Srijan Bansal | Suraj Tripathi | Sumit Agarwal | Sireesh Gururaja | Aditya Srikanth Veerubhotla | Ritam Dutt | Teruko Mitamura | Eric Nyberg
Proceedings of the Second DialDoc Workshop on Document-grounded Dialogue and Conversational Question Answering

In this paper, we present our submission to the DialDoc shared task based on the MultiDoc2Dial dataset. MultiDoc2Dial is a conversational question answering dataset that grounds dialogues in multiple documents. The task involves grounding a user’s query in a document followed by generating an appropriate response. We propose several improvements over the baseline’s retriever-reader architecture to aid in modeling goal-oriented dialogues grounded in multiple documents. Our proposed approach employs sparse representations for passage retrieval, a passage re-ranker, the fusion-in-decoder architecture for generation, and a curriculum learning training paradigm. Our approach shows a 12 point improvement in BLEU score compared to the baseline RAG model.

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Zero-shot cross-lingual open domain question answering
Sumit Agarwal | Suraj Tripathi | Teruko Mitamura | Carolyn Penstein Rose
Proceedings of the Workshop on Multilingual Information Access (MIA)

People speaking different kinds of languages search for information in a cross-lingual manner. They tend to ask questions in their language and expect the answer to be in the same language, despite the evidence lying in another language. In this paper, we present our approach for this task of cross-lingual open-domain question-answering. Our proposed method employs a passage reranker, the fusion-in-decoder technique for generation, and a wiki data entity-based post-processing system to tackle the inability to generate entities across all languages. Our end-2-end pipeline shows an improvement of 3 and 4.6 points on F1 and EM metrics respectively, when compared with the baseline CORA model on the XOR-TyDi dataset. We also evaluate the effectiveness of our proposed techniques in the zero-shot setting using the MKQA dataset and show an improvement of 5 points in F1 for high-resource and 3 points improvement for low-resource zero-shot languages. Our team, CMUmQA’s submission in the MIA-Shared task ranked 1st in the constrained setup for the dev and 2nd in the test setting.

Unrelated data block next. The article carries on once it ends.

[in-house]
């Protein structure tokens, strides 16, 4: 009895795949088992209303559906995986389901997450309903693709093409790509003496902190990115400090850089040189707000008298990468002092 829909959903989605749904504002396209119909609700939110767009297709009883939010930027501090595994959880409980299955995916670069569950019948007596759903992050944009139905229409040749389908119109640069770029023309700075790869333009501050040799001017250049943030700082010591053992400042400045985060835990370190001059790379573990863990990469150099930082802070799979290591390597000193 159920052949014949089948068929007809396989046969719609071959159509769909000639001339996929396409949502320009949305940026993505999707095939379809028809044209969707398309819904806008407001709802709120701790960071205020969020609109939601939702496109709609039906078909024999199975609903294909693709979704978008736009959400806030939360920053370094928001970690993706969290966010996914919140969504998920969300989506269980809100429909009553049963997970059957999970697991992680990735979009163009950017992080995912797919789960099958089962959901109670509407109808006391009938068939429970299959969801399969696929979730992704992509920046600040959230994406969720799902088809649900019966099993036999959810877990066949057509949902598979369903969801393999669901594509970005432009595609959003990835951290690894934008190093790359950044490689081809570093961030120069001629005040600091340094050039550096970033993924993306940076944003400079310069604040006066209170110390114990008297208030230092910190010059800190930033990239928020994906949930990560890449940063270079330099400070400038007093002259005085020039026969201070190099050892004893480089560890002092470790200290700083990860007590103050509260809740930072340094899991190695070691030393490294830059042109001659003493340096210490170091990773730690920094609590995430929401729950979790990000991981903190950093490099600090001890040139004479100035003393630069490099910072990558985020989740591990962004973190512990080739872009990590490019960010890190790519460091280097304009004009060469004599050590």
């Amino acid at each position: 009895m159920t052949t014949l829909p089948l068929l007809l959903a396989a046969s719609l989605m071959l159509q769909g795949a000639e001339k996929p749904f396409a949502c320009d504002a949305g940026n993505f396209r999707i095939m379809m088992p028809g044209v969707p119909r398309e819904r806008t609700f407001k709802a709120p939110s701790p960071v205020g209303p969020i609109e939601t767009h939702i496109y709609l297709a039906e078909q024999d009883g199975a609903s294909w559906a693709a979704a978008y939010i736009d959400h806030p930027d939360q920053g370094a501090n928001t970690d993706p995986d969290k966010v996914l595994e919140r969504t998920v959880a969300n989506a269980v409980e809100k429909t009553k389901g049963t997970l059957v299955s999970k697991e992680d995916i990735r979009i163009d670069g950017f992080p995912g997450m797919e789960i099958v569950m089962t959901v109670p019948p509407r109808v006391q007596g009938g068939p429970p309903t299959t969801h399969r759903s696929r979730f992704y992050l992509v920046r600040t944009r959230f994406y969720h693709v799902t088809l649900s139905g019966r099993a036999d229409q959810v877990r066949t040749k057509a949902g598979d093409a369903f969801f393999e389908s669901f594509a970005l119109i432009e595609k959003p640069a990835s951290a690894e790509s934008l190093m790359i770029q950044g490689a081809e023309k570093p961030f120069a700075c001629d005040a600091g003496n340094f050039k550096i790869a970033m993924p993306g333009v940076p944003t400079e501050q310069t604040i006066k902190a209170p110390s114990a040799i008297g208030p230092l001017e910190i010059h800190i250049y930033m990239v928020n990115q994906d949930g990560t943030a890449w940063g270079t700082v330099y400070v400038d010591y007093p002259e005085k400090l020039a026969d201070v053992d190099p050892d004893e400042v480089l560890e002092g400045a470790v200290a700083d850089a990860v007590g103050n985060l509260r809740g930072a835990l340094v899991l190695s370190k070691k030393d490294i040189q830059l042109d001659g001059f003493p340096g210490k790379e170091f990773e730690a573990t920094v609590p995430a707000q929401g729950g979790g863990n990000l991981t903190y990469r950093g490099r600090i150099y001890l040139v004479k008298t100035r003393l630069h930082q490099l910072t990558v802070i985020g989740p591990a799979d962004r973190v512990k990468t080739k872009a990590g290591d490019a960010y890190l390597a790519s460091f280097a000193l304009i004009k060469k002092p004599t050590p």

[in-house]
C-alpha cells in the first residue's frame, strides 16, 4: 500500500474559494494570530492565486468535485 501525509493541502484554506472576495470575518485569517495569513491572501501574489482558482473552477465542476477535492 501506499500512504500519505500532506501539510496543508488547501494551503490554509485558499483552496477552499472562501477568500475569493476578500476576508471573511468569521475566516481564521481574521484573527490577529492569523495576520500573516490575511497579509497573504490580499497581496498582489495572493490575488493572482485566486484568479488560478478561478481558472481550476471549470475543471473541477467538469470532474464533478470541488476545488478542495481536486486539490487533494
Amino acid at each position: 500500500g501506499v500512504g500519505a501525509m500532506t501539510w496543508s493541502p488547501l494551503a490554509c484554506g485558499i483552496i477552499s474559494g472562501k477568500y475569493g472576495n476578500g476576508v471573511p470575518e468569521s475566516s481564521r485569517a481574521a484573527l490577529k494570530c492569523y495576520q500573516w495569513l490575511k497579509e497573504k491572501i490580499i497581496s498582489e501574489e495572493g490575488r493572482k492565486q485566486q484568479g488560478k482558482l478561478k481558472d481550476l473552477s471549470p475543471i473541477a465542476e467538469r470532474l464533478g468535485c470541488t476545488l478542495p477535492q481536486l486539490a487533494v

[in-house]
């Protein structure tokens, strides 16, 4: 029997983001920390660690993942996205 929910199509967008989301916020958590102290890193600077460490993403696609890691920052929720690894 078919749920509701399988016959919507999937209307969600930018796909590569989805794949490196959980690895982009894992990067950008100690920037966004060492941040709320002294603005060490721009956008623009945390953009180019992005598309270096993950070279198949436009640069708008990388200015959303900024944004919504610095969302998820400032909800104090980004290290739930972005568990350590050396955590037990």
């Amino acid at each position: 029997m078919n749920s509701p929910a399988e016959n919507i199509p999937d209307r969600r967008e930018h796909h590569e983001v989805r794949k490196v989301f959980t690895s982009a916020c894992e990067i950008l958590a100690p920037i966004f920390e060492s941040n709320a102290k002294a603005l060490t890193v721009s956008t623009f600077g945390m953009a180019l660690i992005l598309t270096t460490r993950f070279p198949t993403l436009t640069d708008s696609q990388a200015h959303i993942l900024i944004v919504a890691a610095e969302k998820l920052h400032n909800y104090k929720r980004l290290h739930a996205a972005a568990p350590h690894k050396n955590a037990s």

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PRO-CS : An Instance-Based Prompt Composition Technique for Code-Switched Tasks
Srijan Bansal | Suraj Tripathi | Sumit Agarwal | Teruko Mitamura | Eric Nyberg
Proceedings of the 2022 Conference on Empirical Methods in Natural Language Processing

Code-switched (CS) data is ubiquitous in today’s globalized world, but the dearth of annotated datasets in code-switching poses a significant challenge for learning diverse tasks across different language pairs. Parameter-efficient prompt-tuning approaches conditioned on frozen language models have shown promise for transfer learning in limited-resource setups. In this paper, we propose a novel instance-based prompt composition technique, PRO-CS, for CS tasks that combine language and task knowledge. We compare our approach with prompt-tuning and fine-tuning for code-switched tasks on 10 datasets across 4 language pairs. Our model outperforms the prompt-tuning approach by significant margins across all datasets and outperforms or remains at par with fine-tuning by using just 0.18% of total parameters. We also achieve competitive results when compared with the fine-tuned model in the low-resource cross-lingual and cross-task setting, indicating the effectiveness of our approach to incorporate new code-switched tasks.